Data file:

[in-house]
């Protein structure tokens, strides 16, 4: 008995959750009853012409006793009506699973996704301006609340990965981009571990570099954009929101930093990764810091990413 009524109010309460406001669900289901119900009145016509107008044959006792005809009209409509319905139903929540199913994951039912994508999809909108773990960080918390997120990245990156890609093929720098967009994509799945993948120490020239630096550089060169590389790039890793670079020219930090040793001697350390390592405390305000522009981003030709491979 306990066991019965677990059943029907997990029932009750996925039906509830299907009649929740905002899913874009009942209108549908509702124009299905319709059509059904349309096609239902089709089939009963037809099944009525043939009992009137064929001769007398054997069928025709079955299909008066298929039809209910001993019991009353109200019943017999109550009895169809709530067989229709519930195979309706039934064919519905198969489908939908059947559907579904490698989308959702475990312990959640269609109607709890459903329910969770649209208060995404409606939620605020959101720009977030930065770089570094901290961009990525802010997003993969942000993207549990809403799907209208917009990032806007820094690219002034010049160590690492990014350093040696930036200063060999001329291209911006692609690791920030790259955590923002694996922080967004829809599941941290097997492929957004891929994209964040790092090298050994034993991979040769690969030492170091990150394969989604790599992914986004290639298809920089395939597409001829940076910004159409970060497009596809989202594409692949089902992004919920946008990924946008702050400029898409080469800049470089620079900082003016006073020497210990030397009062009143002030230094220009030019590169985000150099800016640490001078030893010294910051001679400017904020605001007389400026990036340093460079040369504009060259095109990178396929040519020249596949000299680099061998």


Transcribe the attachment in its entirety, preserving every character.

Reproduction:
[in-house]
């Protein structure tokens, strides 16, 4: 008995959750009853012409006793009506699973996704301006609340990965981009571990570099954009929101930093990764810091990413 009524109010309460406001669900289901119900009145016509107008044959006792005809009209409509319905139903929540199913994951039912994508999809909108773990960080918390997120990245990156890609093929720098967009994509799945993948120490020239630096550089060169590389790039890793670079020219930090040793001697350390390592405390305000522009981003030709491979 306990066991019965677990059943029907997990029932009750996925039906509830299907009649929740905002899913874009009942209108549908509702124009299905319709059509059904349309096609239902089709089939009963037809099944009525043939009992009137064929001769007398054997069928025709079955299909008066298929039809209910001993019991009353109200019943017999109550009895169809709530067989229709519930195979309706039934064919519905198969489908939908059947559907579904490698989308959702475990312990959640269609109607709890459903329910969770649209208060995404409606939620605020959101720009977030930065770089570094901290961009990525802010997003993969942000993207549990809403799907209208917009990032806007820094690219002034010049160590690492990014350093040696930036200063060999001329291209911006692609690791920030790259955590923002694996922080967004829809599941941290097997492929957004891929994209964040790092090298050994034993991979040769690969030492170091990150394969989604790599992914986004290639298809920089395939597409001829940076910004159409970060497009596809989202594409692949089902992004919920946008990924946008702050400029898409080469800049470089620079900082003016006073020497210990030397009062009143002030230094220009030019590169985000150099800016640490001078030893010294910051001679400017904020605001007389400026990036340093460079040369504009060259095109990178396929040519020249596949000299680099061998």